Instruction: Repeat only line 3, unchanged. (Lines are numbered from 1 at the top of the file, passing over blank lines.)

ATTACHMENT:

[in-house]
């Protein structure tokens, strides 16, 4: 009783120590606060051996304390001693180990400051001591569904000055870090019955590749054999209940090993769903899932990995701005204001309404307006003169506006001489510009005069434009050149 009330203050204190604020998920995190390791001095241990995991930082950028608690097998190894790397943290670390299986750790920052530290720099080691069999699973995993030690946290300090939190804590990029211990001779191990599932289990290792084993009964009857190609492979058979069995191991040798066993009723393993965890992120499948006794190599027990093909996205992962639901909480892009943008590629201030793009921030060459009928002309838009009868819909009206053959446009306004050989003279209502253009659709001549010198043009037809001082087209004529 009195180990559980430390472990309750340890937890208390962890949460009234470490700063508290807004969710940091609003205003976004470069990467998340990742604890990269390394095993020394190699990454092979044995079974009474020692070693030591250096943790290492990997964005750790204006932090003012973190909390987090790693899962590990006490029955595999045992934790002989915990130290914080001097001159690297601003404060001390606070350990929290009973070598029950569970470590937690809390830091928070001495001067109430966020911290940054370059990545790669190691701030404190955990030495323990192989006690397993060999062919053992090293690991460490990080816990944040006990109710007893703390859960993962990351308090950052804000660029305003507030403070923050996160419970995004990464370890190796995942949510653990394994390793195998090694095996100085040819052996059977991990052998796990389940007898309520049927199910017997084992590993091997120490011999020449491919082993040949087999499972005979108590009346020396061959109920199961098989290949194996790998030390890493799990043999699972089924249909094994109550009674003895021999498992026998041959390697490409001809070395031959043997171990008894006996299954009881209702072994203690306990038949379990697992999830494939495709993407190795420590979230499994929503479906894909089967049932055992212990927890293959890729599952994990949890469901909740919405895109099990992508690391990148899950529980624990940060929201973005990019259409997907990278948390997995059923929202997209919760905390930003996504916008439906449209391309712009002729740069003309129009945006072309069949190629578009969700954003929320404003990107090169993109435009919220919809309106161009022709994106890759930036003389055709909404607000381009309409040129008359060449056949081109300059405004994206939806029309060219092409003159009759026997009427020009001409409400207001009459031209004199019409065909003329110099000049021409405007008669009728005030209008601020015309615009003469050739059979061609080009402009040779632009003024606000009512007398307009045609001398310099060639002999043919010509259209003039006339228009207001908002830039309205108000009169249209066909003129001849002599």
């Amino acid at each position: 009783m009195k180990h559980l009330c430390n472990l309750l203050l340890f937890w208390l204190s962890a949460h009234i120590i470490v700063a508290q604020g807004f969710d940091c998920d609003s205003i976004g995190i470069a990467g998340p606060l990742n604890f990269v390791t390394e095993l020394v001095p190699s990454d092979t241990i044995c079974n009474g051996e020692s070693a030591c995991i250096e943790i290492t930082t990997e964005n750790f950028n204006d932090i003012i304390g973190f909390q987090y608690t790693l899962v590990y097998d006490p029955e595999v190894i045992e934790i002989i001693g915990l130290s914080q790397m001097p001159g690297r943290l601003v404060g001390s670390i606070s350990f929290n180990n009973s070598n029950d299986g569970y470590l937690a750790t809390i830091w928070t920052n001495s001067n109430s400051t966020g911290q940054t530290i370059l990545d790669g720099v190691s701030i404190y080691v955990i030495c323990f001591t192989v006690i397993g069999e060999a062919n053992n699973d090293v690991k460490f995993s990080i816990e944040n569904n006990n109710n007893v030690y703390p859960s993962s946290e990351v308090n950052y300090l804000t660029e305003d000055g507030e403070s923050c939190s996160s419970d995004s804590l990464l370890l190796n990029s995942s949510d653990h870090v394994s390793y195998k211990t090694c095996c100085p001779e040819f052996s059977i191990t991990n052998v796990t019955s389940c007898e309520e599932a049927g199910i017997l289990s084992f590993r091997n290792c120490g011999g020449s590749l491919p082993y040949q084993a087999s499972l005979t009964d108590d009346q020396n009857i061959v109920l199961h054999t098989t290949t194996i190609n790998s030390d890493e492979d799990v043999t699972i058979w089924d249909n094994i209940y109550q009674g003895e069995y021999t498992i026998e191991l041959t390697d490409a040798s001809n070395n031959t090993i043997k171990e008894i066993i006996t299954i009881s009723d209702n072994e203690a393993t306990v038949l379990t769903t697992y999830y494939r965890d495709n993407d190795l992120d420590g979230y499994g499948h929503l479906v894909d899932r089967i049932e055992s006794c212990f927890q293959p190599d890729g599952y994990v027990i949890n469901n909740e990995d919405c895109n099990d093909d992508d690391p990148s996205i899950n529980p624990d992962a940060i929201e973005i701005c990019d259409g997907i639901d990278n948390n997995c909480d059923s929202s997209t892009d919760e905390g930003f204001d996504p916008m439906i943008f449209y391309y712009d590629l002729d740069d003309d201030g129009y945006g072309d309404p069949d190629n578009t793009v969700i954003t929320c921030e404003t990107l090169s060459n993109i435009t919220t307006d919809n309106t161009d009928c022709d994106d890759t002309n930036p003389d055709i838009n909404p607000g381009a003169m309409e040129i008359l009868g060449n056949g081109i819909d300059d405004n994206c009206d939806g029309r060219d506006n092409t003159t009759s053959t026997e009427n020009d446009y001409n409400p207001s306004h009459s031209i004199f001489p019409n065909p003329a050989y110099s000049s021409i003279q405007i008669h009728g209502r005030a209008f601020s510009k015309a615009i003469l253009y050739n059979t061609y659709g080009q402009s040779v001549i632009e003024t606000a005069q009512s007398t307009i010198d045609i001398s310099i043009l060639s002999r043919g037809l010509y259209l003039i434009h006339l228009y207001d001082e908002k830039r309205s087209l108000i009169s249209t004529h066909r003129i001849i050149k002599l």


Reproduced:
């Amino acid at each position: 009783m009195k180990h559980l009330c430390n472990l309750l203050l340890f937890w208390l204190s962890a949460h009234i120590i470490v700063a508290q604020g807004f969710d940091c998920d609003s205003i976004g995190i470069a990467g998340p606060l990742n604890f990269v390791t390394e095993l020394v001095p190699s990454d092979t241990i044995c079974n009474g051996e020692s070693a030591c995991i250096e943790i290492t930082t990997e964005n750790f950028n204006d932090i003012i304390g973190f909390q987090y608690t790693l899962v590990y097998d006490p029955e595999v190894i045992e934790i002989i001693g915990l130290s914080q790397m001097p001159g690297r943290l601003v404060g001390s670390i606070s350990f929290n180990n009973s070598n029950d299986g569970y470590l937690a750790t809390i830091w928070t920052n001495s001067n109430s400051t966020g911290q940054t530290i370059l990545d790669g720099v190691s701030i404190y080691v955990i030495c323990f001591t192989v006690i397993g069999e060999a062919n053992n699973d090293v690991k460490f995993s990080i816990e944040n569904n006990n109710n007893v030690y703390p859960s993962s946290e990351v308090n950052y300090l804000t660029e305003d000055g507030e403070s923050c939190s996160s419970d995004s804590l990464l370890l190796n990029s995942s949510d653990h870090v394994s390793y195998k211990t090694c095996c100085p001779e040819f052996s059977i191990t991990n052998v796990t019955s389940c007898e309520e599932a049927g199910i017997l289990s084992f590993r091997n290792c120490g011999g020449s590749l491919p082993y040949q084993a087999s499972l005979t009964d108590d009346q020396n009857i061959v109920l199961h054999t098989t290949t194996i190609n790998s030390d890493e492979d799990v043999t699972i058979w089924d249909n094994i209940y109550q009674g003895e069995y021999t498992i026998e191991l041959t390697d490409a040798s001809n070395n031959t090993i043997k171990e008894i066993i006996t299954i009881s009723d209702n072994e203690a393993t306990v038949l379990t769903t697992y999830y494939r965890d495709n993407d190795l992120d420590g979230y499994g499948h929503l479906v894909d899932r089967i049932e055992s006794c212990f927890q293959p190599d890729g599952y994990v027990i949890n469901n909740e990995d919405c895109n099990d093909d992508d690391p990148s996205i899950n529980p624990d992962a940060i929201e973005i701005c990019d259409g997907i639901d990278n948390n997995c909480d059923s929202s997209t892009d919760e905390g930003f204001d996504p916008m439906i943008f449209y391309y712009d590629l002729d740069d003309d201030g129009y945006g072309d309404p069949d190629n578009t793009v969700i954003t929320c921030e404003t990107l090169s060459n993109i435009t919220t307006d919809n309106t161009d009928c022709d994106d890759t002309n930036p003389d055709i838009n909404p607000g381009a003169m309409e040129i008359l009868g060449n056949g081109i819909d300059d405004n994206c009206d939806g029309r060219d506006n092409t003159t009759s053959t026997e009427n020009d446009y001409n409400p207001s306004h009459s031209i004199f001489p019409n065909p003329a050989y110099s000049s021409i003279q405007i008669h009728g209502r005030a209008f601020s510009k015309a615009i003469l253009y050739n059979t061609y659709g080009q402009s040779v001549i632009e003024t606000a005069q009512s007398t307009i010198d045609i001398s310099i043009l060639s002999r043919g037809l010509y259209l003039i434009h006339l228009y207001d001082e908002k830039r309205s087209l108000i009169s249209t004529h066909r003129i001849i050149k002599l």